A new twist on an old bet has taken sports betting in the United States by storm.
Same-game parlays, or SGPs, have emerged as not only one of the most popular bets on the board for bettors but also one of the most profitable for bookmakers.
In last year’s Super Bowl, 31% of bets placed before the game kicked off were same-game parlays at BetRivers, Barstool and other US sportsbooks powered by Kambi, an international sports betting platform provider. At sportsbook PointsBet, 22% of all bets placed on the Super Bowl were SGPs. Both companies were anticipating even more Super Bowl SGPs this year. Not bad for something that sportsbooks in the US only started accepting a few years ago.
Parlays have been a staple of American sports betting for more than 100 years. They combine multiple bets into one. A three-leg parlay, for example, features three picks. To win the maximum payout, each of the legs on your parlay must be successful. When the book builds in its margin, the max payout turns out to be less than your actual chances of hitting each of your picks on your parlay.
Historically, parlays were required to include bets from multiple games. Las Vegas sportsbooks refused to accept parlays that included events from one game for decades. You weren’t allowed, for example, to build a parlay on the favorite to cover a big point spread and the score to go over the total from the same game, because of the correlation of both outcomes. Old-school bookmakers, hindered by the technology of the times, were afraid that the margins built into their parlay payout odds were not wide enough to account for any correlation.
“Not only did we not have the technology to automatically adjust prices, we also didn’t have the know-how,” said Art Manteris, who ran the sportsbooks at Caesars Palace and the Las Vegas Hilton, among others, during a 40- year bookmaking career in Nevada. “Today’s systems have the ability to analyze the data in real time automatically. Old-school bookmakers just couldn’t do that. If you have the math and the ability to adjust, like they have today, it can be very lucrative.”
How lucrative? In 2022, New Jersey sportsbooks won $450.4 million out of $2.4 billion in parlay bets, 61% more than the total amount won on straight bets, according to revenue numbers from the state’s Division of Gaming Enforcement.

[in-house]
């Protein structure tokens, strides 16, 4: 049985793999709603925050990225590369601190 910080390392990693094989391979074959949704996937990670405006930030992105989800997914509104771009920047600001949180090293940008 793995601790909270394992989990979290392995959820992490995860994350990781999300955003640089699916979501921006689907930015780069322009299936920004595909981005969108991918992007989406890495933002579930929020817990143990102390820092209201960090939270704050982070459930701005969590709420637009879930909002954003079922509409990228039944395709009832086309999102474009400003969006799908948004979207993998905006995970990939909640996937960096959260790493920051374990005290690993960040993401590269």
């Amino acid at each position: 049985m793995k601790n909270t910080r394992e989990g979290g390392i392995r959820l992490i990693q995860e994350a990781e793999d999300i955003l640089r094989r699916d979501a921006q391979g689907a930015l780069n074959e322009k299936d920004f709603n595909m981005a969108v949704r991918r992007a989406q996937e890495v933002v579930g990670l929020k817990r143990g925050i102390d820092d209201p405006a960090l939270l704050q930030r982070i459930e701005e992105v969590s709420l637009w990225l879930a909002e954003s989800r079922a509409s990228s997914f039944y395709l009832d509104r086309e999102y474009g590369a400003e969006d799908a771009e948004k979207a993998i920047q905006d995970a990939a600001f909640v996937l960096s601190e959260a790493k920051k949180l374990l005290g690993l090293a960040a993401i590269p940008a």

Beginning of the SGP boom: 2015 Champions League final
FanDuel introduced same-game parlays to US bettors in 2019, but the origin of SGPs can be traced back to some random tweets a decade ago.
In 2012, an executive for British-based sportsbook SkyBet noticed customers on Twitter asking to bet on things that weren’t offered by the bookmaker. It sparked an idea. Soon, like a disc jockey on the radio, SkyBet began taking requests and asking their traders to come up with odds on the bets in demand. “Request a Bet” was born.
“It really was as organic as that,” Robert Allen, director of brand trading for Flutter, the parent company of SkyBet and FanDuel, said. “It was just designed to stimulate engagement and conversation between the brand handle and our customers.”
It worked but started slowly. Some of the early requests were of the novelty variety, people asking to wager on reality TV shows, for example, but traders noticed that the majority were centered on betting multiple outcomes from a single game. Two players to score in an English Premier League match that ended in a certain score, for example. The requests increased moderately in the early years, and SkyBet still wasn’t sure what it had anything more than a niche. The 2015 Champions League final between Juventus and Barcelona would change that. Allen said SkyBet had taken approximately 3,000 requested bets in the three previous Champions League finals. SkyBet took 92,000 requested bets on the Juventus-Barcelona final in 2015.
“That’s when we realized that this really was a thing,” Allen told ESPN. “What we thought was a niche was not a niche.”
SkyBet now has a Twitter account dedicated to field bet requests (@RequestABet). A staff of around 16 traders are in charge of creating odds for the requests that come from the Twitter account, which has nearly 60,000 followers. The sportsbook offers prebuilt same-game parlays for customers they call “browsers,” while also still fulfilling requests from “builders,” the customers who prefer to build their own parlays. In 2017, for example, a bettor requested to bet Bayern Munich’s Robert Lewandowski to score on a header and for Arsenal to miss a penalty kick in a Champions League game. SkyBet offered the bettor 400-1 odds on both events occurring and lost £350,000 when they did.
“It was just us trying to find a new thing, a new market, a new tool that was going to really engage that lower-staking, mass-market recreational base who wanted to be entertained,” Allen said. “And it just kept growing.”
Are SGPs beatable?
A three-leg same-game parlay is the most popular variety at PointsBet, accounting for 31% of SGPs placed in the past two years at the sportsbook. The typical SGP bettor likes to create narratives about how the game will play out and fill their parlay with a variety of point spreads, over/under totals and player props that align with their expected storylines. They play for small stakes, $5-$20 on average, hoping to bet a little with a chance to win a lot. But the odds are stacked against them and almost never as long as they should be. After all, bookmakers don’t make a habit of offering odds that reflect the true probability. They’d be out of business if they did.